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World’s biggest telescope a step closer

Artist's impression of the European Extremely Large Telescope

Artist's impression of the European Extremely Large Telescope

A TELESCOPE TO DWARF ALL OTHERS is on the road to being fully approved in mid-2012, with much of the funding secured and work commencing on the road that will provide access to the remote site in Chile.

The European Extremely Large Telescope (E-ELT) will be an optical/infrared telescope with a main mirror 39.3 metres wide. Today’s current largest telescopes have mirrors around the 10-metre mark.

The European Southern Observatory’s (ESO) huge, 1.802 billion Euro facilitywill be built at Cerro Armazones in Chile’s high Atacama desert.

Artist's impression of the E-ELT alongside the Sydney Opera House

Artist's impression of the E-ELT alongside the Sydney Opera House, to give an idea of scale.

The initial work approved this week includes preparations for the road that will link to the site, and commencement of work on one on the most challenging parts of the telescope…the M4 mirror, an “adaptive optics” mirror that will help to remove the blurring effect of Earth’s atmosphere.

“The E-ELT is starting to become reality,” says the ESO Director General, Tim de Zeeuw. “However, with a project of this size it is expected that approval of the extra expenditure will take time … preparatory work must start now in order for the project to be ready for a full start of construction in 2012.”

Final approval for the E-ELT project is expected to be granted next year.

This video from last year explains more about the amazing E-ELT and the site at which it will be built:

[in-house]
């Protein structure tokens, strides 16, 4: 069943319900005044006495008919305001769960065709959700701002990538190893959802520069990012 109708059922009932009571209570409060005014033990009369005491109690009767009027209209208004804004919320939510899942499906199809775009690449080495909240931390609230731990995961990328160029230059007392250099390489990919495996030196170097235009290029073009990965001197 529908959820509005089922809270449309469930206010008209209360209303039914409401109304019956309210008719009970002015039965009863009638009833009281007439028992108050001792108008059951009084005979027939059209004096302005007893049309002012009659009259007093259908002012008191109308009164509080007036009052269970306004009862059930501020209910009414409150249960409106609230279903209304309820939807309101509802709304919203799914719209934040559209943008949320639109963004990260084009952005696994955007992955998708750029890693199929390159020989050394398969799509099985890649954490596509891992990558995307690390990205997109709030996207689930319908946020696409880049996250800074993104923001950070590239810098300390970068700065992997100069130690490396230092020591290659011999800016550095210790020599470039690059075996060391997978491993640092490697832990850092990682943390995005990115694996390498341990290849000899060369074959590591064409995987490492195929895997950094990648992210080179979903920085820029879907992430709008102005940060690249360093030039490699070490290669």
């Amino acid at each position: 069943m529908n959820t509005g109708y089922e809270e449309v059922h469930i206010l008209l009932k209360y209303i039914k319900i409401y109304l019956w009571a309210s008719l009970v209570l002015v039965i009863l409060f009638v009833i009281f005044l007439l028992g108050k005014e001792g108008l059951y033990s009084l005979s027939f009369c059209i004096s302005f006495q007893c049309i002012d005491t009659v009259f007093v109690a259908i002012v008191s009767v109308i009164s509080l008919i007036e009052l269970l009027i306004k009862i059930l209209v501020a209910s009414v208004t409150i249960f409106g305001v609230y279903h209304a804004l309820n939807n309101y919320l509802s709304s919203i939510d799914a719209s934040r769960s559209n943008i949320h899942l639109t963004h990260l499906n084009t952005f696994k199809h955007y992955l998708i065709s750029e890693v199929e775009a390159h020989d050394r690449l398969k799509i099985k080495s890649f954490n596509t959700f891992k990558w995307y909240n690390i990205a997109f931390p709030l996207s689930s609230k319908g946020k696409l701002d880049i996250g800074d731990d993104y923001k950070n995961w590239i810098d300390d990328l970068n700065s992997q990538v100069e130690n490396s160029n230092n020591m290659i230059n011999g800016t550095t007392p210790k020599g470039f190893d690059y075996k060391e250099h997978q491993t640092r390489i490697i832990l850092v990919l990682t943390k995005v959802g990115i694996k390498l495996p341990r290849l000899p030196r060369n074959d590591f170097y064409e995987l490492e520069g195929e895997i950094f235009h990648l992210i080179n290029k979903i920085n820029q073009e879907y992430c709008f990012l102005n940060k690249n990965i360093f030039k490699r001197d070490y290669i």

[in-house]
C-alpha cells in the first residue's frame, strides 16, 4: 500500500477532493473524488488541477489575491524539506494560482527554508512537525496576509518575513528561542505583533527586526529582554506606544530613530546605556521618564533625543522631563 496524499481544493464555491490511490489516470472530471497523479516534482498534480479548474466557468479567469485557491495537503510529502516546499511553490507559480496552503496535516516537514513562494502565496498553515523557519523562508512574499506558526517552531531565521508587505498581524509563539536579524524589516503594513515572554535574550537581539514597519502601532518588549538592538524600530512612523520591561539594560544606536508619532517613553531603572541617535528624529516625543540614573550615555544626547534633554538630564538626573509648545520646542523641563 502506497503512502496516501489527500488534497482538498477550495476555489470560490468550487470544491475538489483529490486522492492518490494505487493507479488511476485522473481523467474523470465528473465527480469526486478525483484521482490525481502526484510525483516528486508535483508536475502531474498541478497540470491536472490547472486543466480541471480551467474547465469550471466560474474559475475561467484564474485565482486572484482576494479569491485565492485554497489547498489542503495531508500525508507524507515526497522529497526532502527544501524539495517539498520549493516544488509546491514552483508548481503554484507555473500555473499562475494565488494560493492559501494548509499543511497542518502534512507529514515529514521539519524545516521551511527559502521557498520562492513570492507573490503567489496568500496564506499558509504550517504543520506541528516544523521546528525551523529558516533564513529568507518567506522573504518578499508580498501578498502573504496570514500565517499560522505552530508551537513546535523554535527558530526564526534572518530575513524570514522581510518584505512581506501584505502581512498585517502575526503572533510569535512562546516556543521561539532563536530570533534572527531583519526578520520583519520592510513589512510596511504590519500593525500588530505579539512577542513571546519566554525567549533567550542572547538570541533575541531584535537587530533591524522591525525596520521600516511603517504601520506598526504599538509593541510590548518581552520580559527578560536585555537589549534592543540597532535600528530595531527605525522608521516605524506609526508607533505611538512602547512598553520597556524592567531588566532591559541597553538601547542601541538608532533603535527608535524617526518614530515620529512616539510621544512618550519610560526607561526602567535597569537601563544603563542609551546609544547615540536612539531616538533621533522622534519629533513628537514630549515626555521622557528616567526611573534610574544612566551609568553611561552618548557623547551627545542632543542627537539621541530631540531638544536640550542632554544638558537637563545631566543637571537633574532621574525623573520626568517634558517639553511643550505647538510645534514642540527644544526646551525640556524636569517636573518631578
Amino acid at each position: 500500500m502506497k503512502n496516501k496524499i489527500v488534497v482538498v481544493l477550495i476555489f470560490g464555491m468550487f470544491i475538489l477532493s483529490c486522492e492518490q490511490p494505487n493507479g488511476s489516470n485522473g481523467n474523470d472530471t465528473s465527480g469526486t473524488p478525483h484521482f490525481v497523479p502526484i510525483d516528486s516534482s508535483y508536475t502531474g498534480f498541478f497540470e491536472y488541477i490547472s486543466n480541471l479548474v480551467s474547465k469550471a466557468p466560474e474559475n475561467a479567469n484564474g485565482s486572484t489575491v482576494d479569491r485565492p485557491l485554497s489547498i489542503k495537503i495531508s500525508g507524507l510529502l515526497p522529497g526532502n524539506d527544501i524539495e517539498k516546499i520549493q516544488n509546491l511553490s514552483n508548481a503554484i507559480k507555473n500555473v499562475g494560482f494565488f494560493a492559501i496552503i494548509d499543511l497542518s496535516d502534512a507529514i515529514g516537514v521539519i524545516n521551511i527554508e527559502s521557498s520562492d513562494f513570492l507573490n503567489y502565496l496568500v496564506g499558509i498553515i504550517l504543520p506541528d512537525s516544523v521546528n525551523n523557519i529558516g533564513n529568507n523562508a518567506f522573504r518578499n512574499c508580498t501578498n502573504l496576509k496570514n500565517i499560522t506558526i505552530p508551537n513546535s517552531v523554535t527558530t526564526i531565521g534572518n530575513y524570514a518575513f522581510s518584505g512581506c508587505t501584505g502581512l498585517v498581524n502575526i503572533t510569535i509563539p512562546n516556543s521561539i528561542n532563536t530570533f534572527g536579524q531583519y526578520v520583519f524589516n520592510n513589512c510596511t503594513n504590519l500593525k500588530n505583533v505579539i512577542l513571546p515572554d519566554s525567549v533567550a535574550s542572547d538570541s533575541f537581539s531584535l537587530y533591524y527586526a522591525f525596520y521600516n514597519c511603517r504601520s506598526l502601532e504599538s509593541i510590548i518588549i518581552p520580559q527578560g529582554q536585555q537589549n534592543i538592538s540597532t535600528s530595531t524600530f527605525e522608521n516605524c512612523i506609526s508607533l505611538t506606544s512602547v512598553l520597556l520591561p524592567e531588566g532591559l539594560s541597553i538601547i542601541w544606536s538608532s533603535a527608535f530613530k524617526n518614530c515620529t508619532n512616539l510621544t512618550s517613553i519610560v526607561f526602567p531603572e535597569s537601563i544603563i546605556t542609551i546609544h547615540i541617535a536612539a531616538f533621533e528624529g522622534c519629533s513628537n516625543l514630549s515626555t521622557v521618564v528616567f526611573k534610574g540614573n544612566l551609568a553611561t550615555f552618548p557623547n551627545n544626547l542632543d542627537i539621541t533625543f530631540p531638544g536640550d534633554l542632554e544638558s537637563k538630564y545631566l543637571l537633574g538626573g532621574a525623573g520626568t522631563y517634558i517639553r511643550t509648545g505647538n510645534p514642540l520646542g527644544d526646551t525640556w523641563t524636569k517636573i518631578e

Story by Jonathan Nally. Images and video courtesy ESO.

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That’s not a telescope!

IF CROCODILE DUNDEE had carried a telescope, it would have been an extremely large one … perhaps the largest in the world.

The science and engineering needed to make a telescope that has a primary mirror 10 times the size of world’s largest telescope is truly astronomical. Such telescopes, costing in excess of 1 billion Euro, are currently being designed in both Europe and the United States.

This month Prof. Jason Spyromilio, who heads the European Southern Observatory’s (ESO) Extremely Large Telescope (ELT) Project, will present a public lecture on the most ambitious of these designs…an optical telescope with a 42-metre-diameter primary mirror!

The European ELT will be over 10,000 times more powerful than any telescope in Australia, able to image planets in other star systems and directly observe the expansion of the universe, amongst many other scientific objectives.

Size comparison between the European Extremely Large Telescope and the Sydney Opera House.

Artist's impression comparing the sizes of the European Extremely Large Telescope and the Sydney Opera House.

Jason Spyromilio completed his PhD at Imperial College London before coming to Australia to join the Anglo-Australian Observatory (now the Australian Astronomical Observatory) in 1991, where he was the instrument scientist for a number of Anglo-Australian Telescope instruments (and is remembered for augmenting one of them with a Lego train set!).

He moved to ESO in 1994, and has headed the European Extremely Large Telescope Project Office since 2006 (and was the director of ESO’s La Silla Paranal Observatory 2005-2007).

Prof. Spyromilio’s main research interest is supernovae (exploding stars), but he has also worked on comets, brown dwarfs and other cosmic phenomena.

Details:

Where: Long Room, Customs House at Riverside, Brisbane

When: Monday, May 9, 2011, 6:30pm to 7:30pm

Arrangements: Doors open at 6pm. No need to book—just turn up!

Contact: Any questions, please email Andrew Stephenson a.stephenson@uq.edu.au

Refreshments: There will be complimentary drinks and nibblies following the talk, where Prof. Jason Spyromilio will be available to answer any questions

Adapted from information issued by BrisScience / University of Queensland. Images courtesy ESO.

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